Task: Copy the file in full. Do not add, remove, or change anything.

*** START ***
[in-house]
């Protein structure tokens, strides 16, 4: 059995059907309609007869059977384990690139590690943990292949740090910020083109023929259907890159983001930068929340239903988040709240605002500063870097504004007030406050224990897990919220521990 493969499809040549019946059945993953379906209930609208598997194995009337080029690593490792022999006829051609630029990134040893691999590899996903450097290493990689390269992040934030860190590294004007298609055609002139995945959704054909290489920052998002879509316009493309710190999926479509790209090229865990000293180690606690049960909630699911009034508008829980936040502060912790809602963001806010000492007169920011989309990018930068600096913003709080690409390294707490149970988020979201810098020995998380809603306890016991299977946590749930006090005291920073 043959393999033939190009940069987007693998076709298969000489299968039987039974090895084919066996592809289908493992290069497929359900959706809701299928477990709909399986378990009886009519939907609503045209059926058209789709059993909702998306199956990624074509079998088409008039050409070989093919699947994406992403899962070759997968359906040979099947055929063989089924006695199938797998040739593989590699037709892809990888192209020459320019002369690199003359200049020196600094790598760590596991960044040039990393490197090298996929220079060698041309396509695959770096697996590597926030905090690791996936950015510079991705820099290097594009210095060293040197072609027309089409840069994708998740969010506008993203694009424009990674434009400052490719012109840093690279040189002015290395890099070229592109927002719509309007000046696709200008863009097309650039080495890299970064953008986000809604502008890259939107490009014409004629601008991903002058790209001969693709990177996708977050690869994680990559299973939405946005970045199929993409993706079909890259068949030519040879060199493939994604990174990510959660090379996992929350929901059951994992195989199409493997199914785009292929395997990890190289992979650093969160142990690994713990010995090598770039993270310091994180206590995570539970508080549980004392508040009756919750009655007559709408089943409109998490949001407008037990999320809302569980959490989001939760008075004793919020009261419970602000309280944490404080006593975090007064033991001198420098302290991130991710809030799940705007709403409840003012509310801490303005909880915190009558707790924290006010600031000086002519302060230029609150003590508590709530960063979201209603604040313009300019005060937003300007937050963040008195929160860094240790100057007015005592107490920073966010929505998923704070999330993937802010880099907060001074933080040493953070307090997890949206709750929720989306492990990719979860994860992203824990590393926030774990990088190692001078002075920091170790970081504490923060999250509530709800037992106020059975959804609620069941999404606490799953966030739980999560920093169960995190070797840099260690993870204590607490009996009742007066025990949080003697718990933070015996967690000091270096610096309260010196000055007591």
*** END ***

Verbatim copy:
[in-house]
């Protein structure tokens, strides 16, 4: 059995059907309609007869059977384990690139590690943990292949740090910020083109023929259907890159983001930068929340239903988040709240605002500063870097504004007030406050224990897990919220521990 493969499809040549019946059945993953379906209930609208598997194995009337080029690593490792022999006829051609630029990134040893691999590899996903450097290493990689390269992040934030860190590294004007298609055609002139995945959704054909290489920052998002879509316009493309710190999926479509790209090229865990000293180690606690049960909630699911009034508008829980936040502060912790809602963001806010000492007169920011989309990018930068600096913003709080690409390294707490149970988020979201810098020995998380809603306890016991299977946590749930006090005291920073 043959393999033939190009940069987007693998076709298969000489299968039987039974090895084919066996592809289908493992290069497929359900959706809701299928477990709909399986378990009886009519939907609503045209059926058209789709059993909702998306199956990624074509079998088409008039050409070989093919699947994406992403899962070759997968359906040979099947055929063989089924006695199938797998040739593989590699037709892809990888192209020459320019002369690199003359200049020196600094790598760590596991960044040039990393490197090298996929220079060698041309396509695959770096697996590597926030905090690791996936950015510079991705820099290097594009210095060293040197072609027309089409840069994708998740969010506008993203694009424009990674434009400052490719012109840093690279040189002015290395890099070229592109927002719509309007000046696709200008863009097309650039080495890299970064953008986000809604502008890259939107490009014409004629601008991903002058790209001969693709990177996708977050690869994680990559299973939405946005970045199929993409993706079909890259068949030519040879060199493939994604990174990510959660090379996992929350929901059951994992195989199409493997199914785009292929395997990890190289992979650093969160142990690994713990010995090598770039993270310091994180206590995570539970508080549980004392508040009756919750009655007559709408089943409109998490949001407008037990999320809302569980959490989001939760008075004793919020009261419970602000309280944490404080006593975090007064033991001198420098302290991130991710809030799940705007709403409840003012509310801490303005909880915190009558707790924290006010600031000086002519302060230029609150003590508590709530960063979201209603604040313009300019005060937003300007937050963040008195929160860094240790100057007015005592107490920073966010929505998923704070999330993937802010880099907060001074933080040493953070307090997890949206709750929720989306492990990719979860994860992203824990590393926030774990990088190692001078002075920091170790970081504490923060999250509530709800037992106020059975959804609620069941999404606490799953966030739980999560920093169960995190070797840099260690993870204590607490009996009742007066025990949080003697718990933070015996967690000091270096610096309260010196000055007591």